Monday, 25 October 2010

The Implications of the Spending Review for the Private Rented Sector

Whilst there have been acres of newsprint and hours of media devoted to last weeks Spending Review there appears to be little that actually directly concerns residential letting. Dig beneath the surface however and it is a very different story.

The Government is intent on reducing the welfare state and have drawn up plans for a 60% reduction in social housing costs. The headline is the cap on Local Housing Allowance to £400 per week. This will clearly hit city centres and the south east in particular. It could mean that many people on housing benefit are forced to move.

What is unsure is whether those in work will take up these properties should people on LHA be forced to move to find affordable housing.

The Government is predicting that their measures will result in nearly 500,000 lost public sector jobs and the Opposition are claiming that the real losses will be double that. Whatever the actual figures it seems clear that many tenants will find themselves seeking Local Housing Allowance, especially in those areas with a high percentage of public sector workers.

Many landlords run the risk of tenants defaulting on their rent because their tenants have lost their jobs. The impact on the individual landlord could be huge, especially if the landlord has high mortgage payments and no protection in place to cover their rents.

The lack of affordable homes for first time buyers because of the downturn in building and mortgage lending means that more and more people are facing renting rather than buying.

Nationally there has been an increased demand for rented accommodation over recent months. It is clear that many landlords would like to increase their portfolios to meet that increase in demand. However, the unwillingness of the banks to lend, and more especially their unwillingness to compete for business, means that for many landlords buying more property appears out of the question.

Therefore, it is unlikely that the private rented sector will be able to greatly increase the number of available properties to rent in the short to medium term.

This bottleneck will not be eased in the short term by the announcement that the Government seeks to encourage building of 150,000 affordable homes. Even during boom times Governments of all colours have failed to hit the new build housing targets, it seems doubtful that will change as we scramble out of recession.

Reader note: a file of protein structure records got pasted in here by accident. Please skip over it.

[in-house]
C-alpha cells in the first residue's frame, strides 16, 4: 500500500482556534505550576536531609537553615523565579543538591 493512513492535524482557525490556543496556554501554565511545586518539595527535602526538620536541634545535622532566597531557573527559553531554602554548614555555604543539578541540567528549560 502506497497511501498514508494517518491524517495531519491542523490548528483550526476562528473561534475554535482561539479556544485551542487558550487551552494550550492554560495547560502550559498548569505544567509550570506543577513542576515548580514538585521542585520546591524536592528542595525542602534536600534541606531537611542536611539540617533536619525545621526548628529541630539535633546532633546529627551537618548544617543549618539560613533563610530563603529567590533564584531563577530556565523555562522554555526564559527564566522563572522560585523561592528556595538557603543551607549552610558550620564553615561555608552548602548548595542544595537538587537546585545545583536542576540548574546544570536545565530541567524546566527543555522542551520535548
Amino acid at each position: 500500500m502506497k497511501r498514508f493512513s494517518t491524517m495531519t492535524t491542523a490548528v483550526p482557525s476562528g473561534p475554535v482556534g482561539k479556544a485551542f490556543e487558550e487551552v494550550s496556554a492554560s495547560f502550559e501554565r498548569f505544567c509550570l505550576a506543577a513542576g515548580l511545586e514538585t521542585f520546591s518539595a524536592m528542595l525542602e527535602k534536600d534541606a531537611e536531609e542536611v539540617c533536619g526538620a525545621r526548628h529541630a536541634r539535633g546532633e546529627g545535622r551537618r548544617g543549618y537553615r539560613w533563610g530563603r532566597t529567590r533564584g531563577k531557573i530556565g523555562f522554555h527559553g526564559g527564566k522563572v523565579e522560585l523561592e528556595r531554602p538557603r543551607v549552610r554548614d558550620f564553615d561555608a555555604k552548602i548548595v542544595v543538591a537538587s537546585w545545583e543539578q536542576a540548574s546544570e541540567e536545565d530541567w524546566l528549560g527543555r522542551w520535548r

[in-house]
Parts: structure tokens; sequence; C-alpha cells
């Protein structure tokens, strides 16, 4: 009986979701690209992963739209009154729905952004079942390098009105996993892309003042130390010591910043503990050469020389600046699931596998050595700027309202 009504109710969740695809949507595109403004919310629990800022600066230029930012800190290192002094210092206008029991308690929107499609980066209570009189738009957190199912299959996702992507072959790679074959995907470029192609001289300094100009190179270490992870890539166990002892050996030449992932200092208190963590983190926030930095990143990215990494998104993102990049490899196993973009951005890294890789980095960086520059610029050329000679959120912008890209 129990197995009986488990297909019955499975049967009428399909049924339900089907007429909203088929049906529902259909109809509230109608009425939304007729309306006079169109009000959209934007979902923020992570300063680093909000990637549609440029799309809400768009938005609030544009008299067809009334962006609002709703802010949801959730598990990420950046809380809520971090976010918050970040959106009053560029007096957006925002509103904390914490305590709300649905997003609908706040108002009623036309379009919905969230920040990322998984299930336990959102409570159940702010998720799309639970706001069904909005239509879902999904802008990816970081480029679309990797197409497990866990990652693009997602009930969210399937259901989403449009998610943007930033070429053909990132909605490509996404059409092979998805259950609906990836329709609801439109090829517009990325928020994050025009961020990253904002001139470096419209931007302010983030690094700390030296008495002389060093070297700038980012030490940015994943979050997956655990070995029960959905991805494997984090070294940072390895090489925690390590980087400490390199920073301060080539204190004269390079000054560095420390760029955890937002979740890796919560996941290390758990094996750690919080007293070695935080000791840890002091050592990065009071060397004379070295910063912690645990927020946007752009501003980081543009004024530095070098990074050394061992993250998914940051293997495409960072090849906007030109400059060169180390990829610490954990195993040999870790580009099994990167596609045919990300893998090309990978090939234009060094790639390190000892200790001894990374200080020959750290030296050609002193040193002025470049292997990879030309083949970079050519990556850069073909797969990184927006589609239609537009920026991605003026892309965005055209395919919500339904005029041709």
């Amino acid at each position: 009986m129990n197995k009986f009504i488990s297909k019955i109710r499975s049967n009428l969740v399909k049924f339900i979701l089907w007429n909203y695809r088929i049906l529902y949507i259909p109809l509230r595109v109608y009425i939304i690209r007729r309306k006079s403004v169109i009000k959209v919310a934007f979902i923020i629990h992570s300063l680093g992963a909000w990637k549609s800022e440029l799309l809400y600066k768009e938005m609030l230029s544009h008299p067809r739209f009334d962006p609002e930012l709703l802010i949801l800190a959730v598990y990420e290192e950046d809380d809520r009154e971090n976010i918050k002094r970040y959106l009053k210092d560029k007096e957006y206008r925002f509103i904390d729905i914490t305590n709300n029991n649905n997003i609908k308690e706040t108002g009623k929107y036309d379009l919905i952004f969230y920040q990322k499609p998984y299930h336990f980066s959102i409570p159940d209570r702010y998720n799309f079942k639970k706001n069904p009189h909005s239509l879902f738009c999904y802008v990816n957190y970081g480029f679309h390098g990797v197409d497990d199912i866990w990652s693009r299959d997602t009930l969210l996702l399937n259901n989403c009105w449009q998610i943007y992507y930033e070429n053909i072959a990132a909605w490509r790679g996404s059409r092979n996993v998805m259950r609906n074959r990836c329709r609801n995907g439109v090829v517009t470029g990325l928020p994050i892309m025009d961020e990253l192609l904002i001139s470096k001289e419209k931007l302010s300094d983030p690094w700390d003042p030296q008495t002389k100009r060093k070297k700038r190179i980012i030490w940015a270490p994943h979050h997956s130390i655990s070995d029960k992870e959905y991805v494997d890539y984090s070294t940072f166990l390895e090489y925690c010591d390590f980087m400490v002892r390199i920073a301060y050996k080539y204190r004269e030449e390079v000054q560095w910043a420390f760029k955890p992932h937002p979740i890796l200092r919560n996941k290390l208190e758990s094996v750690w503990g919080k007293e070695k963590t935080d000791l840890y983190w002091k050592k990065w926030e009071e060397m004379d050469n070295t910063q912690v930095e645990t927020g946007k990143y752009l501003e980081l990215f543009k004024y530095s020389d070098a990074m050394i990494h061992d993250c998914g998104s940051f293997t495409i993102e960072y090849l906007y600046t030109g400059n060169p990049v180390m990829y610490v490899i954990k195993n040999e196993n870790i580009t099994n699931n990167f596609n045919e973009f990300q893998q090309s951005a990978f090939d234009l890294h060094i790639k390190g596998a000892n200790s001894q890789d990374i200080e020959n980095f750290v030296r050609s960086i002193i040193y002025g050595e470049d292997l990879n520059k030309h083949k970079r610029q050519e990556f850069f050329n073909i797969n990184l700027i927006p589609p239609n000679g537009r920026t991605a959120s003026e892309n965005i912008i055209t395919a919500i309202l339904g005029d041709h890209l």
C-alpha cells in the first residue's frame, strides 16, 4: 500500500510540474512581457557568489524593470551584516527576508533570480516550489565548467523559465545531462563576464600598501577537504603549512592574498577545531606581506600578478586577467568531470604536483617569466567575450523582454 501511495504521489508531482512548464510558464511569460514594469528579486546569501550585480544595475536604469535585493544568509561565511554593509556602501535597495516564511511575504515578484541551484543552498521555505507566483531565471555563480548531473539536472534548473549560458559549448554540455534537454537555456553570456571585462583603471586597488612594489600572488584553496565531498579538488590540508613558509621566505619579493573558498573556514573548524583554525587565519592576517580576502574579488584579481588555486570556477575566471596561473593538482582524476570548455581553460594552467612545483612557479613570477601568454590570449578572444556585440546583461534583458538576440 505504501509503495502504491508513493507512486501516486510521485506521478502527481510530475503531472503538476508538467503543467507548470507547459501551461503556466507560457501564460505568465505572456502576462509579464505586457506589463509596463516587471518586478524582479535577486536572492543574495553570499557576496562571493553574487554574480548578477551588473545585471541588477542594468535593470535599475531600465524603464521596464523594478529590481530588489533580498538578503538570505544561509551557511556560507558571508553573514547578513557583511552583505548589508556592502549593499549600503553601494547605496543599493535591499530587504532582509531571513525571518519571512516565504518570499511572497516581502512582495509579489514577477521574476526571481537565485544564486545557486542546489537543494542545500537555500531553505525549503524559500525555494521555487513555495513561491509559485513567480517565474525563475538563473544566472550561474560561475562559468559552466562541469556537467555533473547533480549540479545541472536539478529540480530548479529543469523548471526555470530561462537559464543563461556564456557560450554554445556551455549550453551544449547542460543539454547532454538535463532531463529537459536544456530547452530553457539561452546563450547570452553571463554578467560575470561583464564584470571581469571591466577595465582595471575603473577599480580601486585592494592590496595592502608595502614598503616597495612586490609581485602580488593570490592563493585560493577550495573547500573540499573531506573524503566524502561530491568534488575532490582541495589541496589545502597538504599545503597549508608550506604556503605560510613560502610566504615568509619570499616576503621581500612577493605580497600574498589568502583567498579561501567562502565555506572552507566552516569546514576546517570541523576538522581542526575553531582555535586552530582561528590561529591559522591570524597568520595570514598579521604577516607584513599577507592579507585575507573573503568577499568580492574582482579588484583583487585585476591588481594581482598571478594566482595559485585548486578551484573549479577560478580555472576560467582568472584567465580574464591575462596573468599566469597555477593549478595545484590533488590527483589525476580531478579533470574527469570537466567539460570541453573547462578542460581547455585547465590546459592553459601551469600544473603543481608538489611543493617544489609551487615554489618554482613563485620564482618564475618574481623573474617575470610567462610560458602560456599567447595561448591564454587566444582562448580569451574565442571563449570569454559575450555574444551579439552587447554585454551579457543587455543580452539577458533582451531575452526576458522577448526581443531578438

Therefore, pressure on the private rented sector seems likely to increase rather than decrease.

Landlords need to review their existing arrangements and ensure that if tenants default they are not at risk. Products like Rent & Legal Protection and Rent on Time are more vital than ever to ensure that if a tenant defaults then the Landlord is able to continue to pay their Buy to Let mortgage.

Landlords need to take every precaution possible to rent to those most likely to pay their rent. At the same time Landlords need to ensure that they set up and manage their tenancies correctly to cover themselves should they need to take legal action to remove a tenant.

With over 70 pieces of legislation affecting the private rented sector it is crucial that the correct paperwork, referencing, deposit handling and certificates are in place or Landlords could easily find they are unable to take action against their tenant.

Landlords with mortgages need to ensure that they have the most competitive loans possible. Those Landlords with substantial equity or cash in the bank may well find that now is the time to buy more properties. Review your lending options to ensure that you are maximising your income.

The most certain prediction is that the future will be unpredictable.

For more information about Rent on Time click here

For more information about Rent & Legal Protection click here

For more information about Buy to Let mortgages click here

For more information about the duties of a landlord please click here